By Ken DeLeon, Esq., DeLeon Founder
Within real estate, there are few things more revered or more reviled than Zillow’s Zestimate, which instantly values homes across America. The Zestimate can be revered by those who love the ease of getting an instant valuation of homes in their neighborhood. Conversely, the Zestimate is often reviled by real estate professionals since an artificially high Zestimate can inflate sellers’ expectations, whereas an artificially low Zestimate can give a buyer false optimism. This controversy begs the question: how accurate are Zillow’s valuations?
The answer is that Zillow will be most accurate in areas with a homogenous housing stock, particularly tract housing developments that are common in major urban markets throughout the nation. The uniform characteristics and building materials used in tract housing are ideal for an algorithm that relies heavily on neighborhood sales data, but does not value the custom features of a home, its location within a neighborhood, or the amenities of the specific community. A recent study of Zestimate accuracy confirmed this conclusion. According to a Washington Post article entitled “How Accurate Is Zillow’s Zestimate?,” the Zestimate was more accurate for homes priced between $500,000 to $999,999, as the Zestimate was within five percent of the sales price nearly 60 percent of the time. However, for properties that sold for over $1 million, the Zestimate was within five percent of the actual price just over one-third of the time.
Similarly, Zillow’s algorithm fares poorly in affluent areas with relatively unique properties. For example, in Manhattan, Zestimate’s median valuation error rate is 19.9 percent. In San Francisco, the median valuation error rate is 11.6 percent (“Inaccurate Zillow ‘Zestimates’ a Source of Conflict Over Home Prices,” LA Times, Feb. 2015). In light of the relatively short time well-marketed homes spend on the market, this margin of error is simply unacceptable for sophisticated consumers. Consequently, retaining an experienced agent is essential for high-valued properties. I regularly have to explain to frustrated clients that the Zestimate becomes increasingly inaccurate as the value of the home increases.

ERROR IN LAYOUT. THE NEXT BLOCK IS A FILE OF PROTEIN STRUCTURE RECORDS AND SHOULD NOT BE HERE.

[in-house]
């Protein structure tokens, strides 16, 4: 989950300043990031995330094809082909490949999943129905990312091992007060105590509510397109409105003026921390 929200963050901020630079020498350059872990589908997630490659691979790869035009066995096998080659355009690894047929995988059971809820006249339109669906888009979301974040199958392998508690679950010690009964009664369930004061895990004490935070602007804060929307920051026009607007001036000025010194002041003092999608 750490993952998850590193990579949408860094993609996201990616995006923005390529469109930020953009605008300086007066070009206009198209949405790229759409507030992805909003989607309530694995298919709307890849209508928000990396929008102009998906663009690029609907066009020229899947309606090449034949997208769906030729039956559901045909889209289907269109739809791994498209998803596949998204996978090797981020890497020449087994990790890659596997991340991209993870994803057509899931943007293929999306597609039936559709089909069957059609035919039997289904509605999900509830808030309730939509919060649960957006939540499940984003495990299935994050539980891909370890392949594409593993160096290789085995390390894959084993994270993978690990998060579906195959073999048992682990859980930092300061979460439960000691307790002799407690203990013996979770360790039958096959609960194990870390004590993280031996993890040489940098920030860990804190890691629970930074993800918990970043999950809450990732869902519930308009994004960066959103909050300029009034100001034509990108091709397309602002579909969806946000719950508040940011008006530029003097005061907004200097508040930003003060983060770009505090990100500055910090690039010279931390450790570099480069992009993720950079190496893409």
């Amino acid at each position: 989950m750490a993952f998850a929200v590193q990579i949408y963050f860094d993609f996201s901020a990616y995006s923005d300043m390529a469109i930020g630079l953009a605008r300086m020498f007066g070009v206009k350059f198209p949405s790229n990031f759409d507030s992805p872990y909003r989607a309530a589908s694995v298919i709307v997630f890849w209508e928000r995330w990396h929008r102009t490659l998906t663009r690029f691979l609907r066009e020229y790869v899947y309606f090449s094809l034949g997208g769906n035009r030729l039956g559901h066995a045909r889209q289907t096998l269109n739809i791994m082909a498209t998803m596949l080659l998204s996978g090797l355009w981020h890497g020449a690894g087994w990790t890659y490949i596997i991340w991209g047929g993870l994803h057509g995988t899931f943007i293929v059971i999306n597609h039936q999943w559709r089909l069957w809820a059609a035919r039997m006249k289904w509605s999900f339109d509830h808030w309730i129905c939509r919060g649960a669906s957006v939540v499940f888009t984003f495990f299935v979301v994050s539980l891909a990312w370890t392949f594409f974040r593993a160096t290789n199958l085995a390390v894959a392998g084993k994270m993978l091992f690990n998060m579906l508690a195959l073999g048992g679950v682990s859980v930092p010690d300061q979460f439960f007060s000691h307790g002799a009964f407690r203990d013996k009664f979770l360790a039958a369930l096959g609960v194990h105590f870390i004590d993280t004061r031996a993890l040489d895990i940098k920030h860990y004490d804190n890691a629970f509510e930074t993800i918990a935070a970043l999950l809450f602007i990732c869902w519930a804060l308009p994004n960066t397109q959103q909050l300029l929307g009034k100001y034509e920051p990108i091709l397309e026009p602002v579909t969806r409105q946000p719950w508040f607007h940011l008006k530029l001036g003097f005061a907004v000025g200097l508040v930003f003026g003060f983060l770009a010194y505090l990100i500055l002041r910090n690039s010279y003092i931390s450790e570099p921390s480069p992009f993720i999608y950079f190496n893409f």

Here are two recent examples in Atherton:
• 119 Tuscaloosa Avenue sold for over $35 million, but the current Zestimate is nearly $17 million.
• 47 Camino Por Los Arboles sold for over $30 million, but the current Zestimate is just over $18 million.
The Zestimate can also greatly overestimate valuations. For example, a home on Edgewood Drive in Crescent Park has a Zestimate of almost $8.5 million, yet it is lingering on the market for over a month at $7,688,000. The most high-profile “Zestimiss” was when Spencer Rascoff, the CEO of Zillow, sold his home in Seattle for $1,050,000, which was only 60 percent of the $1,750,405 Zestimate (“Zillow CEO Sold His Home for 60 Percent of the Zestimate,” Appraisal Today, June 2016). To add insult to injury, Mr. Rascoff also “overpaid” when he purchased his new home in Southern California. According to the Zestimate, he paid $1.5 million more than he should have for his new home (“Zillow CEO Overpaid for His Los Angeles Home, According to Zillow,” Curbed LA, July 2016). When responding to criticism about these inaccuracies, Rascoff replied, “We call it a Zestimate and not a zeppraisal and not a zeprice. It’s meant to be a starting point. To determine a more accurate opinion of a home’s value you should hire a real estate agent….” (“Even the CEO of Zillow Thinks You Should Ask a Real Estate Agent What Your Home Is Worth,” MarketWatch, Sept. 2016). And, to be fair, Mr. Rascoff’s new house sold for just under $20 million in the Brentwood section of LA, so it is not surprising that the Zestimate was not accurate.
So, while a Zestimate may be good for cocktail conversation, when the time comes for you to truly know the value of your home, it is best to reach out to the DeLeon Team. We can give you a much more accurate and insightful estimate of your home’s true market value.